Red Lines: Rape Is a Prohibited Weapon —NOT Collateral damage
World leaders continue to do a high-wire dance on the red line of Syria’s use of chemical weapons. Chemical weapons are prohibited for good reason. But, not all weapons are created equal. Take rape. Rape is an unlawful weapon during conflict, but how many states can you name that have been challenged for use of rape as a prohibited weapon?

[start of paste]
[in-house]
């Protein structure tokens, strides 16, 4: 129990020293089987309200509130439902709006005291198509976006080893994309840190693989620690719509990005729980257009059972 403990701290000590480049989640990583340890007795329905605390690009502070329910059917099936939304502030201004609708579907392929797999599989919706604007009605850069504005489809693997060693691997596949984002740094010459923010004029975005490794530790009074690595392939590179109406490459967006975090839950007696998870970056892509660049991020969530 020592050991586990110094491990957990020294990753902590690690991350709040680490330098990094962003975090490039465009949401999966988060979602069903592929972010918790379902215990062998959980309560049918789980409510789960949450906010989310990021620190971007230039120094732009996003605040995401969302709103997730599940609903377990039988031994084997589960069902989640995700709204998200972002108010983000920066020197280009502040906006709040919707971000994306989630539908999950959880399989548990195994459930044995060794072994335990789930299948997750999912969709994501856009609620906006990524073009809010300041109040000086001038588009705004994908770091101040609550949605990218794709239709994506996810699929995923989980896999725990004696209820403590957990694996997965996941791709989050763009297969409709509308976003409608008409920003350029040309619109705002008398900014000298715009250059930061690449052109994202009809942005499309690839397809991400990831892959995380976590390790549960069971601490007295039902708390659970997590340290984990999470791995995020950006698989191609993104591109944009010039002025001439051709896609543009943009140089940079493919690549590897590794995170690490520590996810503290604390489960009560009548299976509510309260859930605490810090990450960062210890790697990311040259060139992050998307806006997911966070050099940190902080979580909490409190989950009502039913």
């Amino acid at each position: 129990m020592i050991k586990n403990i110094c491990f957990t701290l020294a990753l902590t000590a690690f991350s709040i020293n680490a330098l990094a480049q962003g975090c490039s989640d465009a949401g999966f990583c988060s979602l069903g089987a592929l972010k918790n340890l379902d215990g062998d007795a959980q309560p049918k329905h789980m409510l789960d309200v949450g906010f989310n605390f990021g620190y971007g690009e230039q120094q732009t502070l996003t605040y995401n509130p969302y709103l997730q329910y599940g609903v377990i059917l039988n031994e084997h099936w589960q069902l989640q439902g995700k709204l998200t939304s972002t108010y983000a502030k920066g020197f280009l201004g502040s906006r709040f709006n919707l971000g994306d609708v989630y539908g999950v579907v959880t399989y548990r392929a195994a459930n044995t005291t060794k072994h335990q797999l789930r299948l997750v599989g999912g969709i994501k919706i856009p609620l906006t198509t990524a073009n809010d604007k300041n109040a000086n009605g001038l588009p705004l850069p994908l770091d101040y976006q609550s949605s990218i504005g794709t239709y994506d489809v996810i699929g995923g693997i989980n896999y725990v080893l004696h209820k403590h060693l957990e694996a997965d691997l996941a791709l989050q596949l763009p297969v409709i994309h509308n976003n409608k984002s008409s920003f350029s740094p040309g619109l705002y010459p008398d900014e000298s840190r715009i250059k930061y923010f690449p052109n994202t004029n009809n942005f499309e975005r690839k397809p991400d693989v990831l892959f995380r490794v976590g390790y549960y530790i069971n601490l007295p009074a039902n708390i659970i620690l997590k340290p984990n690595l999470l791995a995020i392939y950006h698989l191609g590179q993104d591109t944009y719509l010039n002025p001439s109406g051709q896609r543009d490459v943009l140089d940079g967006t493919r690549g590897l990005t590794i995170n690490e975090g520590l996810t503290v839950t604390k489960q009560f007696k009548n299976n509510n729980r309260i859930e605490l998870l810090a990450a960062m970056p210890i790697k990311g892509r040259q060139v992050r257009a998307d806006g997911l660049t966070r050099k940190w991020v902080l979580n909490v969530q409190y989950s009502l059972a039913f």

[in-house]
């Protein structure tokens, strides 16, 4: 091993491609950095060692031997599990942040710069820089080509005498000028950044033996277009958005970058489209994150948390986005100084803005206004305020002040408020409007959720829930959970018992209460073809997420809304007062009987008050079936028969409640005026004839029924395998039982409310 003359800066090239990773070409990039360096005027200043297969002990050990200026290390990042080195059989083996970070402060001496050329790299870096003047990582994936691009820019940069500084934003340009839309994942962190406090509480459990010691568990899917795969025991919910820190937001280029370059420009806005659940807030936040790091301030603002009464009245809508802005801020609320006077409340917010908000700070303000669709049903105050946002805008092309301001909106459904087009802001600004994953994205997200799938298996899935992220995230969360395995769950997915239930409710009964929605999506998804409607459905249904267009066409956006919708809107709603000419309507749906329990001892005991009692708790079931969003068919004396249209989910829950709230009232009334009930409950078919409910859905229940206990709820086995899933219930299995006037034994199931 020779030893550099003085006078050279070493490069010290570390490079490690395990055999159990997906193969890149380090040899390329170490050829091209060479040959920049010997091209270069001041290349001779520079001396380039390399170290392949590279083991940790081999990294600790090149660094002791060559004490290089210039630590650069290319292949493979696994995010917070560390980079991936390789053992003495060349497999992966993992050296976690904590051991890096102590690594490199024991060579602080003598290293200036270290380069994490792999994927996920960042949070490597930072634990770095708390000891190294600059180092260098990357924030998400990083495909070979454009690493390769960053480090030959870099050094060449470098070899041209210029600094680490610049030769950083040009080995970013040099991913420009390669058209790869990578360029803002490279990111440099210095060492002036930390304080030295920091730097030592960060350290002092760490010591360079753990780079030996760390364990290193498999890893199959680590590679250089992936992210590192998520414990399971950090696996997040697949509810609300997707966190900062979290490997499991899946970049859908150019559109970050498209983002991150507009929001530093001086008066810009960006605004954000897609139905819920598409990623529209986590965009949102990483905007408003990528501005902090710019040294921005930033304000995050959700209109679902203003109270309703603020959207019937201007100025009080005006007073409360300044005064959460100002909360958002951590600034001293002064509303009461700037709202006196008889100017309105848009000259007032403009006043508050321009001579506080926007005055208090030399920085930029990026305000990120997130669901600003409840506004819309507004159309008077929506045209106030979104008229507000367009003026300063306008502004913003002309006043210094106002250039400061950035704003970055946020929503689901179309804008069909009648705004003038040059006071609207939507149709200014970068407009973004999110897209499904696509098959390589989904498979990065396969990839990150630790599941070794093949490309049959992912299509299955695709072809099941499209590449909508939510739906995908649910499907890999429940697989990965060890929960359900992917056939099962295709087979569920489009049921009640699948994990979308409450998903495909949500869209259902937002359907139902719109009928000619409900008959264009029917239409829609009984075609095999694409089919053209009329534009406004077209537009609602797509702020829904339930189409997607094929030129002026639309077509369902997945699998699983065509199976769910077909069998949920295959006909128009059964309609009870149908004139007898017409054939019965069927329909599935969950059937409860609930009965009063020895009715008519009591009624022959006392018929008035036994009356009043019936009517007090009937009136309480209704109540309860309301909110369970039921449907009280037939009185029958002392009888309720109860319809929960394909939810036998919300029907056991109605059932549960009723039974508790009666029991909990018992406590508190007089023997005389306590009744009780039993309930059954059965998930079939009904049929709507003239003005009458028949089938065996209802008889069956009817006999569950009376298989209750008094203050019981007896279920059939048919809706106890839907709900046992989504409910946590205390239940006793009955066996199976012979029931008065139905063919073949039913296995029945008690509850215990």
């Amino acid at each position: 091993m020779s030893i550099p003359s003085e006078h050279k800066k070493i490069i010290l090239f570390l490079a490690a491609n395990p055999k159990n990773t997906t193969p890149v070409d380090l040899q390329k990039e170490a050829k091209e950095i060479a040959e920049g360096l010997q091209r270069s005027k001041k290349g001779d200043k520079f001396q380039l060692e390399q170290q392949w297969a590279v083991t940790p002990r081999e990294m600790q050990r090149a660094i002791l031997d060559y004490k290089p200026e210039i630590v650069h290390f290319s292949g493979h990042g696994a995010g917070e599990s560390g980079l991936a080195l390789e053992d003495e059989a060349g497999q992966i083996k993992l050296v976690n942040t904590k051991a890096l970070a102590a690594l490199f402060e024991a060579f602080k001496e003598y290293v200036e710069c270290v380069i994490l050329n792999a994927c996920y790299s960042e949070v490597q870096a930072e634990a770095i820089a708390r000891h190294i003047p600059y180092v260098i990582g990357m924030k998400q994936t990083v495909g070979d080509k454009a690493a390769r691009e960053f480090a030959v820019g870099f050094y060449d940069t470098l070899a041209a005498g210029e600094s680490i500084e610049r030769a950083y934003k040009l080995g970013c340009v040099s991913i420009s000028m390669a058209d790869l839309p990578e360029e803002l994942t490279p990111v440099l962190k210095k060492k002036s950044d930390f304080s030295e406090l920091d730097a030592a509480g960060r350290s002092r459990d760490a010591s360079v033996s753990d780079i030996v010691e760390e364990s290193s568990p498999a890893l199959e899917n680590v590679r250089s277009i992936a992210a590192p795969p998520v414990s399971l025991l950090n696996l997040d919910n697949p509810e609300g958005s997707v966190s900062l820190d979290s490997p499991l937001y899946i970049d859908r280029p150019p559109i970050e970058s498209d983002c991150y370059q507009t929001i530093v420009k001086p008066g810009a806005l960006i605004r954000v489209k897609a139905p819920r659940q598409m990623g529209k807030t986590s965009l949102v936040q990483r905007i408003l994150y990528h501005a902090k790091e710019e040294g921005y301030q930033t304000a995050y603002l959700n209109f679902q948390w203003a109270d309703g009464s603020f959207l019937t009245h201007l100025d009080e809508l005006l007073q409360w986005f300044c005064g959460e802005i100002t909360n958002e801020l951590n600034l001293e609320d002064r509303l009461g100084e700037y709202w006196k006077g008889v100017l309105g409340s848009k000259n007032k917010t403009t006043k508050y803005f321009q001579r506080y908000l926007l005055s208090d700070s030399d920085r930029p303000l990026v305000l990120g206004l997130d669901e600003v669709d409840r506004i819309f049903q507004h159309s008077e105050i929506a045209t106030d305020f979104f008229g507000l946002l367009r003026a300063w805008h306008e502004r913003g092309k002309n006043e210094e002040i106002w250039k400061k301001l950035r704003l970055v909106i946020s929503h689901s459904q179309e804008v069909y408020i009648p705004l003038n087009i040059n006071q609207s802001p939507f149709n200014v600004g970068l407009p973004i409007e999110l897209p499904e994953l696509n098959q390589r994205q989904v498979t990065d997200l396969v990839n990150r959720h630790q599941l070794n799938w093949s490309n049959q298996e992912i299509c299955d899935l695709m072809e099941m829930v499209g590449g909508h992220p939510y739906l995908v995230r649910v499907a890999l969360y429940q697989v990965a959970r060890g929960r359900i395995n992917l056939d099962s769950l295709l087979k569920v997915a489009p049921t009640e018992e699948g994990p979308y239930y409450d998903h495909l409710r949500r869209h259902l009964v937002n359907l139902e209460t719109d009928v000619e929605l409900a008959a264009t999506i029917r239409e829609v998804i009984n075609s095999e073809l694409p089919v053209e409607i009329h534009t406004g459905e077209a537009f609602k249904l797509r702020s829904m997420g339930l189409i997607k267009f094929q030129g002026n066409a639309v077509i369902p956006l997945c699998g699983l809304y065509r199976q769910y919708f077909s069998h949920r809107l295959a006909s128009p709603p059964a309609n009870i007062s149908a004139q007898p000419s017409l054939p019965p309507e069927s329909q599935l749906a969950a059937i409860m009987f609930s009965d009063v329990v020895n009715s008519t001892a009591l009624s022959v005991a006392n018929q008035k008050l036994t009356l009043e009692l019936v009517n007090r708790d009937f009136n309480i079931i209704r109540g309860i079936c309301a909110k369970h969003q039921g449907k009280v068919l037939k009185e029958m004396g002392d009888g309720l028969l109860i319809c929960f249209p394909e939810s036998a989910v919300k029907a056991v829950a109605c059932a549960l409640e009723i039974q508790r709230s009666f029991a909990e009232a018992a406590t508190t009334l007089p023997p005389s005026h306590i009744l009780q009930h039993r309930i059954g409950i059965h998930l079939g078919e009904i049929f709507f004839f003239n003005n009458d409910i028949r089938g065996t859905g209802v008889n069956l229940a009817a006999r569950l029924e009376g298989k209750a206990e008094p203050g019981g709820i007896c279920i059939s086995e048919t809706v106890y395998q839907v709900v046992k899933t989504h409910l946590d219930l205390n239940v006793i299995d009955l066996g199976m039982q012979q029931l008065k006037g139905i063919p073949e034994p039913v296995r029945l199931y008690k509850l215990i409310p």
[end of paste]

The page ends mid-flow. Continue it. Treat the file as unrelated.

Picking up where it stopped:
Rape does not cause mass causalities in isolated, well defined incidents. Rape cannot seem over borders. Rape is, instead, a normalized aspect of everyday life, “acceptable” in ways that chemical weapons are not. Why do you think that is? Sexualized violence, particularly, in militarized zones where the weaponization of men’s bodies is more blunt and obvious, still appears to not “count” for much. Despite long-standing awareness of wartime atrocities caused by the use of rape, there have been no secret heads of state meetings or widespread international tensions caused by rape in conflict. In the past two decades, because of places like Darfur and Bosnia, we’ve begun to openly discuss the role rape plays in war, and see its pervasive and long-lasting effects. We cannot claim ignorance or silence anymore. Which leaves us with will. We lack the will to stop thinking of the rape of children and women during war as unavoidable collateral damage, the price that mainly women, physically, pay for men risking life doing war business. As it is, our attention comes to in a distasteful, vaguely pornographic way, in the sense of fascination with horror or atrocity propaganda, only after the fact when the reality of rape survivors is pitiless, overwhelming and undeniable.